The story is the life of idealistic doctor Martin Arrowsmith (Colman). Arrowsmith goes to medical school and shows great promise as a research scientist, but elects to go into private practice in a small town to support his new wife Leora (Hayes). Eventually Arrowsmith gets a job at the McGurk Institute in New York. There his research into The Black Death (that is, The Plague, Yersinia pestis) leads him to discover a bacteriophage (a "serum") that will cure the illness. When an outbreak of bubonic plague hits the West Indies, Arrowsmith goes there in order to contain and cure the illness, with Leora tagging along.
Lewis declined the Pulitzer Prize awarded to him, citing a concern with writing to win awards. The film by John Ford itself received four Academy Award nominations.
- Affectionate Nickname: Leora calls Martin "Sandy" for no particular reason.
- The Artifact: Joyce Lanyon, as played by Myrna Loy in the film. In the novel, she becomes Martin's second wife. In the film, pretty much the whole story after Arrowsmith's return from the West Indies is omitted, and the character of Joyce as played by Loy kind of stands around for a while with nothing to do.
- As You Know: "I have sent for you, Martin, to tell you that I am leaving this place where I teach young doctors to cure their patients."
- The Black Death: Running rampant in the Caribbean. Truth in Television as localized outbreaks of the plague were still relatively frequent in the early 20th century.
- Drowning My Sorrows: Martin gets roaring drunk after finding out that his wife has died of plague.
- Failed a Spot Check: Not only is Arrowsmith shockingly casual with his plague cultures, carrying them around in open test tube racks, but he fails to notice that one is leaking. This leads to his wife's death.
- Family Theme Naming / Floral Theme Naming: For a time, Arrowsmith works for Almus Pickerbaugh, the Director of Public Health in the city of Nautilus, Iowa. Pickerbaugh has eight daughters, all named after flowers: Orchid, Verbena, Daisy, Jonquil, Hibisca, Narcissa, and the twins, Arbuta and Gladiola.
- Happily Married: Martin and his first wife, Leora. (As opposed to most marriages in Sinclair Lewis novels).
- Like a Son to Me: Arrowsmith's mentor Dr. Gottlieb says this about him right before Gottlieb has a stroke.
- Lockdown: The whole West Indies are under quarantine.
- Love at First Sight: Martin asks Leora to marry him, and she accepts, on their first date."Of course it's a little bit early in the game to be dead sure."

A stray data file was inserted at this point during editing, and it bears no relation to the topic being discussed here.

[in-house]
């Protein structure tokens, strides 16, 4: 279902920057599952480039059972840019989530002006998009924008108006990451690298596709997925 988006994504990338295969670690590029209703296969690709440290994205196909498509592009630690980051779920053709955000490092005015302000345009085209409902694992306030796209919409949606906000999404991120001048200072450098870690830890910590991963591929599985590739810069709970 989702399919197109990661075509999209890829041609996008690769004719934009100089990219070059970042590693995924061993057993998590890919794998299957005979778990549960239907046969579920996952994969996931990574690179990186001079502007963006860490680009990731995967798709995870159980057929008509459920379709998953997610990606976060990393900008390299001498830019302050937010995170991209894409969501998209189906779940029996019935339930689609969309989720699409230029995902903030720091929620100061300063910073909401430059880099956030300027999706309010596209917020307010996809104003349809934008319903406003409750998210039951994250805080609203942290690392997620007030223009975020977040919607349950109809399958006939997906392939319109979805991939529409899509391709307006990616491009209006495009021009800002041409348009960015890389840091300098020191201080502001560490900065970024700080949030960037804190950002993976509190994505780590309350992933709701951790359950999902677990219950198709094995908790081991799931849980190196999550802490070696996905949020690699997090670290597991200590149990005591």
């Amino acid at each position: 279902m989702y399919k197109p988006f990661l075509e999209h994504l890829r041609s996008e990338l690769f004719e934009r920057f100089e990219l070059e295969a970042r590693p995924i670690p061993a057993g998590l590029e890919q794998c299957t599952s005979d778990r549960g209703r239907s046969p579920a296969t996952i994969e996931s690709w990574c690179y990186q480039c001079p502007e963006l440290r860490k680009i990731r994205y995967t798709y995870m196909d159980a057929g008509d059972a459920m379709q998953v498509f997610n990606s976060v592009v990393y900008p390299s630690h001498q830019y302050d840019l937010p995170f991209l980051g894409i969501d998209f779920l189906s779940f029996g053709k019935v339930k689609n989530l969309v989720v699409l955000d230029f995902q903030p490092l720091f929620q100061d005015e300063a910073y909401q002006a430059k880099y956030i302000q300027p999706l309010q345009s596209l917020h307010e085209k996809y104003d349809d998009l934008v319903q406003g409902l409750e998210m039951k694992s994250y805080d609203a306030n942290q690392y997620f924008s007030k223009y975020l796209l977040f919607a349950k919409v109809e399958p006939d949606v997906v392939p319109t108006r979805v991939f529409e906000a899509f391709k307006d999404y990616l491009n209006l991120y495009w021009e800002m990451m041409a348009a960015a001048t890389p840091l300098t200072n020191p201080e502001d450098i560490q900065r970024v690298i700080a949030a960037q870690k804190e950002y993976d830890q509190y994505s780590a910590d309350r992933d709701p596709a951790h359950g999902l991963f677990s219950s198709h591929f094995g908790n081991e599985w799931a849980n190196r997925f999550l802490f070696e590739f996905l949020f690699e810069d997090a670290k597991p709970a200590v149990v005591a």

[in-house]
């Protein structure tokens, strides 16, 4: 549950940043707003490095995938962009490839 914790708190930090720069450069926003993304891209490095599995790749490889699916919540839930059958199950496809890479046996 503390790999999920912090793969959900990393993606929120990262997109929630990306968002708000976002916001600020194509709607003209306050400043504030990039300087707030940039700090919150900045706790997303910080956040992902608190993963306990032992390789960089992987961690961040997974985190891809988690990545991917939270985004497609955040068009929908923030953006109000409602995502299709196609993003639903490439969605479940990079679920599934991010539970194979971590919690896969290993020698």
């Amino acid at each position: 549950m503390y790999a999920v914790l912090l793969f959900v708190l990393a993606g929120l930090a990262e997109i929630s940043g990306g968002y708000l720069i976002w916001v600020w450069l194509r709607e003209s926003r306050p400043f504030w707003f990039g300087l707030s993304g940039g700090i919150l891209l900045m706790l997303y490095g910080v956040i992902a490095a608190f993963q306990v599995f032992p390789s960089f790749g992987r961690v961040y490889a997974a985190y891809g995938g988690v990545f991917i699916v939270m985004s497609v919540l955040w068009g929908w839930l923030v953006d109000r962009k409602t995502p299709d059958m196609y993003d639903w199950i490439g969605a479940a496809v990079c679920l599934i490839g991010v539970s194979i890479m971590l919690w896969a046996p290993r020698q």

- A Minor Kidroduction: Martin Arrowsmith is introduced as a teenager with dreams of medicine.
- No Communities Were Harmed: Because Sinclair Lewis received so much flak from the residents of the actual city of Sauk Centre, Minnesota who didn't like their town's presentation in his earlier book Main Street, Lewis sets part of the story in the fictional city of Zenith, Winnemac, (and the nearby Winnemac State University at Mohalis) for this and all works he wrote after Main Street.
- Not Even Bothering with the Accent: Ronald Colman, playing a small-town American doctor with his velvety British accent.
- Pietà Plagiarism: Martin cradling his wife's body after finding her on the floor, dead of plague.
- Pragmatic Adaptation: The latter portion of the book, namely Martin marrying high-society Joyce and being distracted from his research, is excised from the film.
- Protagonist Title: One of the several examples from Sinclair Lewis.
- Reality Has No Subtitles: A whole scene aboard a Swedish ship, as the crew realizes they are carrying plague.
- Technicolor Science: In a black-and-white film, but the principle of many exotic flasks filled with dark-colored, bubbling liquids is the same.
- Tested on Humans: What Arrowsmith plans to do when he arrives in the Caribbean—test the effectiveness of his serum by giving it to half the people and seeing how well it works. The authorities in the West Indies, who don't want to die, don't like this plan at all.
- Witch Doctor: Upon arriving at Dr. Marchand's island, Arrowsmith and the others find the locals performing voodoo rituals to ward off the sickness. A rueful Dr. Sondelius says they're doing about as much good as Western medicine is.